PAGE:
In an effort to standardize measurement of ice thickness -- a key indicator of climate change and global warming -- a collaboration of international researchers have evaluated available models and have analyzed their performance. This study, published in the journal The Cryosphere, aims to increase the efficacy and accuracy of these measurement models.
The world today is faced with the fact that climate change is real, and is here. Various studies on glaciers and hydrology have repeatedly provided evidence on the same by finding that the polar ice caps are melting down and the sea levels are increasing. The knowledge about ice thickness plays a very important role in such studies. Unfortunately, the process of measuring the thickness of ice is difficult because it is not feasible to use drillers or sensors on a large scale for measuring ice thickness. Hence, scientists resort to scaling approaches where they establish relationship between the area and volume of the glacier, by considering factors like glacier length or surface slope, or theoretical estimates.
In a first of its kind study, researchers have performed a coordinated assessment to analyze the relative performance of different measurement models in an experiment called ‘Ice Thickness Models Intercomparison eXperiment (ITMIX)’. Here, the researchers called on fellow researchers who have developed a model for measuring ice thickness, who then provided access to the input data required for ITMIX. “Some of the methods considered in the study are published and are validated over various glaciated regions of the world”, says Mr. Gantayat, a research scholar at the Indian Institute of Science, Bengaluru, and a co-author of the study.
Results obtained from these models were compared with the direct ice thickness measurement. The input data primarily comprised of surface characteristics like surface velocities and mass balance of glaciers, of predefined 21 test cases. The output included the solutions provided by different models in terms of ice thickness measurement. The models adopted for performing this study belonged to different types of scaling approaches or theoretical estimates.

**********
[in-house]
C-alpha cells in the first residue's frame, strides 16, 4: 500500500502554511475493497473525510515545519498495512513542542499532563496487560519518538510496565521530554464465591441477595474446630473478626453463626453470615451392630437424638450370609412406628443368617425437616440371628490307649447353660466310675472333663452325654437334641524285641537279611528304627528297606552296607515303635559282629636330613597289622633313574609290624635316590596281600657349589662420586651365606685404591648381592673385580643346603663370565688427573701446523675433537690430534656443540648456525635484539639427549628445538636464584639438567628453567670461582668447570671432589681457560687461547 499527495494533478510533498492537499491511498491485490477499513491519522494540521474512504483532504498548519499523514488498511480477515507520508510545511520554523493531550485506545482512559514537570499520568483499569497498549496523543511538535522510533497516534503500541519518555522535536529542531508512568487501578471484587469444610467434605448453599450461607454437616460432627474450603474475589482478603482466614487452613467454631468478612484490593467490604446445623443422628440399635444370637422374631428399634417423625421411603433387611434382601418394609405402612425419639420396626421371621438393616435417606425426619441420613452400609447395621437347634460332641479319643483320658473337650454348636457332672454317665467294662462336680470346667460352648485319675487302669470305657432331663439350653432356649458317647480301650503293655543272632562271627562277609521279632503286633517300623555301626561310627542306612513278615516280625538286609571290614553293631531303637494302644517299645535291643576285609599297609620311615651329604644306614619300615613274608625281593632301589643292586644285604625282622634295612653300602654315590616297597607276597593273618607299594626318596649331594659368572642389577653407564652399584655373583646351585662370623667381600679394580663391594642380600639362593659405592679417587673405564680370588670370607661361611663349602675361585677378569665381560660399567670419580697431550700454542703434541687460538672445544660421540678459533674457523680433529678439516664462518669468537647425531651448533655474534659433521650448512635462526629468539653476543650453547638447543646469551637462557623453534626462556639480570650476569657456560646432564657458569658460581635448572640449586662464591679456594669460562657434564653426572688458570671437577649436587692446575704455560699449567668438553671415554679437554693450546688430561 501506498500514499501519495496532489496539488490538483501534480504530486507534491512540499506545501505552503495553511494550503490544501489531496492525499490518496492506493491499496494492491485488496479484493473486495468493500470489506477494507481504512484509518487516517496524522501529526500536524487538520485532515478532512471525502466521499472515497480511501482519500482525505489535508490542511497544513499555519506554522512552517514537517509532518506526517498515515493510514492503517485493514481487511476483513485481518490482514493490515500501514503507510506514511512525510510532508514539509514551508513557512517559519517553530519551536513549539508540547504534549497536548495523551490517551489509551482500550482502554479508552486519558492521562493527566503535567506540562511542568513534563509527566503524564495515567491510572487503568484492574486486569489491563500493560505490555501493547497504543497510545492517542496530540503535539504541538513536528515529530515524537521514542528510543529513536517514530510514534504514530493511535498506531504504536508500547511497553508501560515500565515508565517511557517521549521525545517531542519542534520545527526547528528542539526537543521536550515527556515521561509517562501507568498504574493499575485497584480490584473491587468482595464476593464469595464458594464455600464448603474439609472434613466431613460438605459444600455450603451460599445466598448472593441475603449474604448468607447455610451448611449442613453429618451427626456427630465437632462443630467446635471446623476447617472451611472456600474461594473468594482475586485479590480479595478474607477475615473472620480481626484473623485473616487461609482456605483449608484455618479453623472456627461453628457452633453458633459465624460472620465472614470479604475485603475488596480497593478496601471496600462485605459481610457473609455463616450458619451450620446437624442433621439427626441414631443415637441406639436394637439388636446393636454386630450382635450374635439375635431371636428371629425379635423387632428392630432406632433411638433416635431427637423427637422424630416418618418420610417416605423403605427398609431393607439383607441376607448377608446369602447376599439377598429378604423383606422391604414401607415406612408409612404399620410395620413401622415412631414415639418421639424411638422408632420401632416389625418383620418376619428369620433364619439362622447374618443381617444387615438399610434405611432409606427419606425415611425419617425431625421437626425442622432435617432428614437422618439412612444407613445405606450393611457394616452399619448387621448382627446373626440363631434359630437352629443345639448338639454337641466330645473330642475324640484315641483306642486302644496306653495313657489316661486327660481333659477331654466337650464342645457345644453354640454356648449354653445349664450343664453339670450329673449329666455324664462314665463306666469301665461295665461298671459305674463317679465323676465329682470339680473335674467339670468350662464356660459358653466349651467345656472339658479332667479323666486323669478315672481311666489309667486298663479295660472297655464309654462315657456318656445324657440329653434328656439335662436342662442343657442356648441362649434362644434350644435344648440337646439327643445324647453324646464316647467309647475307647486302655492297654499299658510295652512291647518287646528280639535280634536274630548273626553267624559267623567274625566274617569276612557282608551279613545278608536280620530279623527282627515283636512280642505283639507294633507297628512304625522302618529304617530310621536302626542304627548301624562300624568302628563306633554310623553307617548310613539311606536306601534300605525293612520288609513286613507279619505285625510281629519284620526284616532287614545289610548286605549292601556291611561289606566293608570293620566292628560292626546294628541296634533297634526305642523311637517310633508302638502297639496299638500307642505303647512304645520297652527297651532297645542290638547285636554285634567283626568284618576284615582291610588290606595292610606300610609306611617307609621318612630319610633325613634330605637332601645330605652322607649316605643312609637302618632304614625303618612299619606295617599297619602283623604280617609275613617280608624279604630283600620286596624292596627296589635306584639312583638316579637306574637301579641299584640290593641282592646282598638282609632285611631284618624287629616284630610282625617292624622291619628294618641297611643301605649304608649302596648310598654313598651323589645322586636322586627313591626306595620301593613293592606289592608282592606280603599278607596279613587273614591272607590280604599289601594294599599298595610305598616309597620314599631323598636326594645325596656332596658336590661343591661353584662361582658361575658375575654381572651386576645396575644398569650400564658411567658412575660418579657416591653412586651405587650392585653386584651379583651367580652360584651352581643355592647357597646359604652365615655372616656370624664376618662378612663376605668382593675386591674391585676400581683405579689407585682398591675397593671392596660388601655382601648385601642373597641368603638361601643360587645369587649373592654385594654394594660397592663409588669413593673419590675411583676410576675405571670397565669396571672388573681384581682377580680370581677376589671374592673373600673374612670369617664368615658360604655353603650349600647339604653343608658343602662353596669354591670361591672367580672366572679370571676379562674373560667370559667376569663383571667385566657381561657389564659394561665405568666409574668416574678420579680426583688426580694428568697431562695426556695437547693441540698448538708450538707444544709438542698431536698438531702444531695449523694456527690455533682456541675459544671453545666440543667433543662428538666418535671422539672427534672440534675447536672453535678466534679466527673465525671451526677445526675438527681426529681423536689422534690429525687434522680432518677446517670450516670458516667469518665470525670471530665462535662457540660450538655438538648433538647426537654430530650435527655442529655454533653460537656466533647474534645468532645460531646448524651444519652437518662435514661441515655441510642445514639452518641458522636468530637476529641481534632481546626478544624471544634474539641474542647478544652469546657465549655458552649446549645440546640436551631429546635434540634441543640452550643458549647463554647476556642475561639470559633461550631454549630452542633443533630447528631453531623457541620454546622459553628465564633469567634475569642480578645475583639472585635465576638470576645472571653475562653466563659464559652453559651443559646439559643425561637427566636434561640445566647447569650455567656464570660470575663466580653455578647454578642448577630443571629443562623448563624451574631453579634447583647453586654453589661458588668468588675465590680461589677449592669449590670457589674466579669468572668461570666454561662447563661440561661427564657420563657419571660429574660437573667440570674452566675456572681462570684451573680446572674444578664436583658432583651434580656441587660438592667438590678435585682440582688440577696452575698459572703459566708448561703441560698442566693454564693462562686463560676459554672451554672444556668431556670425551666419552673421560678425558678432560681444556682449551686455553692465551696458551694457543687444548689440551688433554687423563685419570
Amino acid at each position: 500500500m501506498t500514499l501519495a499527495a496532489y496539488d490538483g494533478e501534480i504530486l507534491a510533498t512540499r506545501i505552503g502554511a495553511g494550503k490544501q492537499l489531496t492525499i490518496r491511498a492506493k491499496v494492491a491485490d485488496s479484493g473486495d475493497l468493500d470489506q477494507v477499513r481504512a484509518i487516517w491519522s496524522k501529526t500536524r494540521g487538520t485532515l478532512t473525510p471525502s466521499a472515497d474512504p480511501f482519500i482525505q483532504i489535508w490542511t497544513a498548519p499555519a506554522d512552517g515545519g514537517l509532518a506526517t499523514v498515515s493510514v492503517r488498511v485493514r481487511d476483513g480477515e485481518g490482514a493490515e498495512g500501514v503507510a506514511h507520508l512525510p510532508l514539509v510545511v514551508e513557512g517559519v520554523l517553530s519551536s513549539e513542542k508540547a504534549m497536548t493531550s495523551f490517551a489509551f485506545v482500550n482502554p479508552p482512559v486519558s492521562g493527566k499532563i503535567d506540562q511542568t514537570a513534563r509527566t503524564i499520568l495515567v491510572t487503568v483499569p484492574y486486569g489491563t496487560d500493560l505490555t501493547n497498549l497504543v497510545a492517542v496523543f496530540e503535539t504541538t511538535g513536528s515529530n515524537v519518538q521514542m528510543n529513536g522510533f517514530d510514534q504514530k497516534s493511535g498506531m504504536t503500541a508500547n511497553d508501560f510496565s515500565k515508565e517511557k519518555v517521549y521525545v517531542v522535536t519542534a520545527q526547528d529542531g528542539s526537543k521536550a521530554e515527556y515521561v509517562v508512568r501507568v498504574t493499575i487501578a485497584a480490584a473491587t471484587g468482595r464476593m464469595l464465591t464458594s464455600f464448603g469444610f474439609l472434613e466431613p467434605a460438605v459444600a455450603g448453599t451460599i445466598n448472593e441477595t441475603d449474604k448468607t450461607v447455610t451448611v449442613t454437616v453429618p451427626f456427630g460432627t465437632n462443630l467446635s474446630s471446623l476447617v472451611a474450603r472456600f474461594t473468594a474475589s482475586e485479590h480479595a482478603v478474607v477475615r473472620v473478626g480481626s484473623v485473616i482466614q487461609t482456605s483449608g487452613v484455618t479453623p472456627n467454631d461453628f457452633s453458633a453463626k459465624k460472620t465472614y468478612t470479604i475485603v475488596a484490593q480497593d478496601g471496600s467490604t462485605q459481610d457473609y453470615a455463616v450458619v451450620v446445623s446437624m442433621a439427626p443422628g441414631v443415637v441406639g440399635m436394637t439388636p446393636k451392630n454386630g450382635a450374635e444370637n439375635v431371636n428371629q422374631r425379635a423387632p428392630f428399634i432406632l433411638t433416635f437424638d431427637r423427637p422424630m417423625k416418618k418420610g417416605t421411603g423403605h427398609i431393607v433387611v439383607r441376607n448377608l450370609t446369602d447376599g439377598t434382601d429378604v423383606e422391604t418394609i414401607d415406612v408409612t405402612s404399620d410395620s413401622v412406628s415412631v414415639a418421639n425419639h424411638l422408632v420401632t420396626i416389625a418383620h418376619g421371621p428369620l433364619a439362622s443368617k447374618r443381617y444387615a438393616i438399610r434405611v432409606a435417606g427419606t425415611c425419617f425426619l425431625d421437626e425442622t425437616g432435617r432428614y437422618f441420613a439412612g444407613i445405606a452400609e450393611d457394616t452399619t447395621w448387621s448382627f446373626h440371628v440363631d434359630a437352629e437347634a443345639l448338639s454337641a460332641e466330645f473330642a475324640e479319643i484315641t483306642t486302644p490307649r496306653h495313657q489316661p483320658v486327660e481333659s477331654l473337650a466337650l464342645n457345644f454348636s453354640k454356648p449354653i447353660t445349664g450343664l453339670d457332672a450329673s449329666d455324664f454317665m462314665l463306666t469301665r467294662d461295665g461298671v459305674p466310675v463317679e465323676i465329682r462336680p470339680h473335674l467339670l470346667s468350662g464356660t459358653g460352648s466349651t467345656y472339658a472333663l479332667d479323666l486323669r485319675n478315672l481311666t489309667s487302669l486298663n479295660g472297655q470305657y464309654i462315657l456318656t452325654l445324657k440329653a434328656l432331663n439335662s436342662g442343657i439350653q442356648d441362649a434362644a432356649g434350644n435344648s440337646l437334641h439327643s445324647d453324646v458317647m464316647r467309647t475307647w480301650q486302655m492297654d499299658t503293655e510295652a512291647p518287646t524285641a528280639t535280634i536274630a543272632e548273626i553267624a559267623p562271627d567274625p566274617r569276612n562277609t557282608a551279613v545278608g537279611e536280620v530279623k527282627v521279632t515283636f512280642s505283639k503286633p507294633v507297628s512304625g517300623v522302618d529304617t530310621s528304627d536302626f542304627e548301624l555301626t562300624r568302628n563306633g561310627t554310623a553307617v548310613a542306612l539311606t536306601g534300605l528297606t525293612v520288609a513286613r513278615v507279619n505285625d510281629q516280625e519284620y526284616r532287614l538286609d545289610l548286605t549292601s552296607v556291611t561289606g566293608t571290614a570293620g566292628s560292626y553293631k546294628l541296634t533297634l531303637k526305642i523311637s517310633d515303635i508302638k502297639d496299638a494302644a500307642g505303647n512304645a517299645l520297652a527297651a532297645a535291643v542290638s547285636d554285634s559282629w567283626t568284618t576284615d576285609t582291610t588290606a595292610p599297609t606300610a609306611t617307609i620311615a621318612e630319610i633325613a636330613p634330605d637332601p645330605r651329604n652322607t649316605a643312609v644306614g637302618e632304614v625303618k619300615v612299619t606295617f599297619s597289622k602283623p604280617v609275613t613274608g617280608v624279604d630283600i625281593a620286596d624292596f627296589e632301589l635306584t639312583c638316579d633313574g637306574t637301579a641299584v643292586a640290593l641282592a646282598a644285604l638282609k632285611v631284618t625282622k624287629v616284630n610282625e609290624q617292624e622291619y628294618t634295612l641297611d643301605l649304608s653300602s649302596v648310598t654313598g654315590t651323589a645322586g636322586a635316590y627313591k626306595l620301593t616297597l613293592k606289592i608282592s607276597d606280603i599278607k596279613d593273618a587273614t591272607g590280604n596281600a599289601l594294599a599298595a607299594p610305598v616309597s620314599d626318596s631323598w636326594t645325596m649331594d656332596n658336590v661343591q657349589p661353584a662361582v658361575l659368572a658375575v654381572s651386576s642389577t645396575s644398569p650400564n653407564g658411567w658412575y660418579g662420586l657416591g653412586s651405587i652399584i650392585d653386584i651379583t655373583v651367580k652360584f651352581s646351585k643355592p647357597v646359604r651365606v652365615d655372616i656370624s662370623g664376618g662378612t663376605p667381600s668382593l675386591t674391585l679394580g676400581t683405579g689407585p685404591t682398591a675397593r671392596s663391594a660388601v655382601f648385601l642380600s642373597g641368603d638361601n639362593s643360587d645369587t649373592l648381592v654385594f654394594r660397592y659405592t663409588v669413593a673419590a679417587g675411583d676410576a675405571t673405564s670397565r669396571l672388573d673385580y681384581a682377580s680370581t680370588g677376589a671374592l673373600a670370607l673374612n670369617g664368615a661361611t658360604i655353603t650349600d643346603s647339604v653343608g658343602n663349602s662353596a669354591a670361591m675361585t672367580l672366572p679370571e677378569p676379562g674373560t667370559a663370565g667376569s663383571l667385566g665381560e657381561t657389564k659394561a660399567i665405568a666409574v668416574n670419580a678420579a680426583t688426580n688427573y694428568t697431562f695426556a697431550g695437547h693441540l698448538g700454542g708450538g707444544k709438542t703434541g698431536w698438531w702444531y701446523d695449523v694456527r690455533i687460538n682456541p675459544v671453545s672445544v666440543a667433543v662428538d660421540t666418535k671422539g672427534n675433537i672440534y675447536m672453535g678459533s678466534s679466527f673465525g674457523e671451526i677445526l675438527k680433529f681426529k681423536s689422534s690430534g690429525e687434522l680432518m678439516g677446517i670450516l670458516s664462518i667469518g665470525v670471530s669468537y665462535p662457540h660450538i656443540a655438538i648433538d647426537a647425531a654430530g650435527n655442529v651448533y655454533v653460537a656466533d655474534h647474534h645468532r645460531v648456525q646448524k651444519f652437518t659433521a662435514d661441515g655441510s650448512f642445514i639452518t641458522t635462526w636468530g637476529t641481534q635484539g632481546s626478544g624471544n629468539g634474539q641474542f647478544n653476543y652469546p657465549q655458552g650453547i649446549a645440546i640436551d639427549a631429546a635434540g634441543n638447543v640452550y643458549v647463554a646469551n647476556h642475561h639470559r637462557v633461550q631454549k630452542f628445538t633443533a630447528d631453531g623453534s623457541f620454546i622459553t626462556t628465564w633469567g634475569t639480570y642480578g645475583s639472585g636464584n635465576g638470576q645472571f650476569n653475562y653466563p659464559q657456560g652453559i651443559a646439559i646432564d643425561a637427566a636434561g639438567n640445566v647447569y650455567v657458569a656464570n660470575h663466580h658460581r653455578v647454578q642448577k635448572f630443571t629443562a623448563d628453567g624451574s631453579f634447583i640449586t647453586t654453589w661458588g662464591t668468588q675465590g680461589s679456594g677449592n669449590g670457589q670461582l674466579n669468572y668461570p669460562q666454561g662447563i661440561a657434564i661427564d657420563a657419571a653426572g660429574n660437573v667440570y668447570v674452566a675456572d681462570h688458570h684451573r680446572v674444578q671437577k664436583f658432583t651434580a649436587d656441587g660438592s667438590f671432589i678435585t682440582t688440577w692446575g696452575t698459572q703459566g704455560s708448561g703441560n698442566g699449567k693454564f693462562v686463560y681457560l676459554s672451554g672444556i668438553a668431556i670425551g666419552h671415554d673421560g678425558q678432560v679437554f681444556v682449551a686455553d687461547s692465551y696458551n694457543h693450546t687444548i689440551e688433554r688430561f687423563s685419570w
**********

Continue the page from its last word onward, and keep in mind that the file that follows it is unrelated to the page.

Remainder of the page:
The study found that there were huge variations in the results of different models and even variations among models in the same category. “Such variations are possible as the measured ice thickness was not provided, and some models do depend on such measurements”, reasons Mr. Gantayat. “In addition, some of the test cases included ice caps. In such cases, delineation of different drainage basins -- a place where collection and draining of precipitation into an outlet happens -- also plays an important role”, he adds.
The study also found that such variations in the results significantly improved when results of different models were averaged. It was earlier observed that there was a significant deviation on the order of 10 ± 24 % when models were not averaged. After averaging the models, the results were significantly improved.
But the researchers are not done yet. “This published work is based on only Phase 1 of the ice thickness inter-comparison experiment”, says Mr. Gantayat, talking about the plans for continuing this experiment.